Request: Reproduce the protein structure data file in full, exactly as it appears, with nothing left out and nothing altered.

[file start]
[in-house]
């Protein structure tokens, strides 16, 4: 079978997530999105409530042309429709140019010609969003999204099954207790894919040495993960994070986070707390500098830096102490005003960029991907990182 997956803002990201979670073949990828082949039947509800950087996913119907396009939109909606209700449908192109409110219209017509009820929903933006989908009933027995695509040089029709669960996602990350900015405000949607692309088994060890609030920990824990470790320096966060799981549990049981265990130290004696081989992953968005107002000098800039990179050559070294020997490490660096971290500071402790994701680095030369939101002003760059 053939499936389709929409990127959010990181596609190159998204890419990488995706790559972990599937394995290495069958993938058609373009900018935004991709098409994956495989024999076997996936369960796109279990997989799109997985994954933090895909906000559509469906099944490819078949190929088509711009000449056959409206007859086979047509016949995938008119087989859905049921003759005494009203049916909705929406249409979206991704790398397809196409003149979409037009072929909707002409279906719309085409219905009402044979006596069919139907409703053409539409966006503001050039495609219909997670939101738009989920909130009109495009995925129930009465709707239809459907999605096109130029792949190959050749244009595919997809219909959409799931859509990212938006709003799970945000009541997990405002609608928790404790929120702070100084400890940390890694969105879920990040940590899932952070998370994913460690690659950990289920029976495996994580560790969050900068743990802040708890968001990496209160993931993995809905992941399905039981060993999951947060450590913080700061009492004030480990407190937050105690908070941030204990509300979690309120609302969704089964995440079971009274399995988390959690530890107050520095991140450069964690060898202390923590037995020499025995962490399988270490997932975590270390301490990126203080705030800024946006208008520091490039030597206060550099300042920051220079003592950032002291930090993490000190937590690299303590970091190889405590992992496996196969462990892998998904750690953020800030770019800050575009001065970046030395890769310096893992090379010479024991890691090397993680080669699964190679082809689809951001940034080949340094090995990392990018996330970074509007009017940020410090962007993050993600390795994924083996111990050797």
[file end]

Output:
[in-house]
């Protein structure tokens, strides 16, 4: 079978997530999105409530042309429709140019010609969003999204099954207790894919040495993960994070986070707390500098830096102490005003960029991907990182 997956803002990201979670073949990828082949039947509800950087996913119907396009939109909606209700449908192109409110219209017509009820929903933006989908009933027995695509040089029709669960996602990350900015405000949607692309088994060890609030920990824990470790320096966060799981549990049981265990130290004696081989992953968005107002000098800039990179050559070294020997490490660096971290500071402790994701680095030369939101002003760059 053939499936389709929409990127959010990181596609190159998204890419990488995706790559972990599937394995290495069958993938058609373009900018935004991709098409994956495989024999076997996936369960796109279990997989799109997985994954933090895909906000559509469906099944490819078949190929088509711009000449056959409206007859086979047509016949995938008119087989859905049921003759005494009203049916909705929406249409979206991704790398397809196409003149979409037009072929909707002409279906719309085409219905009402044979006596069919139907409703053409539409966006503001050039495609219909997670939101738009989920909130009109495009995925129930009465709707239809459907999605096109130029792949190959050749244009595919997809219909959409799931859509990212938006709003799970945000009541997990405002609608928790404790929120702070100084400890940390890694969105879920990040940590899932952070998370994913460690690659950990289920029976495996994580560790969050900068743990802040708890968001990496209160993931993995809905992941399905039981060993999951947060450590913080700061009492004030480990407190937050105690908070941030204990509300979690309120609302969704089964995440079971009274399995988390959690530890107050520095991140450069964690060898202390923590037995020499025995962490399988270490997932975590270390301490990126203080705030800024946006208008520091490039030597206060550099300042920051220079003592950032002291930090993490000190937590690299303590970091190889405590992992496996196969462990892998998904750690953020800030770019800050575009001065970046030395890769310096893992090379010479024991890691090397993680080669699964190679082809689809951001940034080949340094090995990392990018996330970074509007009017940020410090962007993050993600390795994924083996111990050797």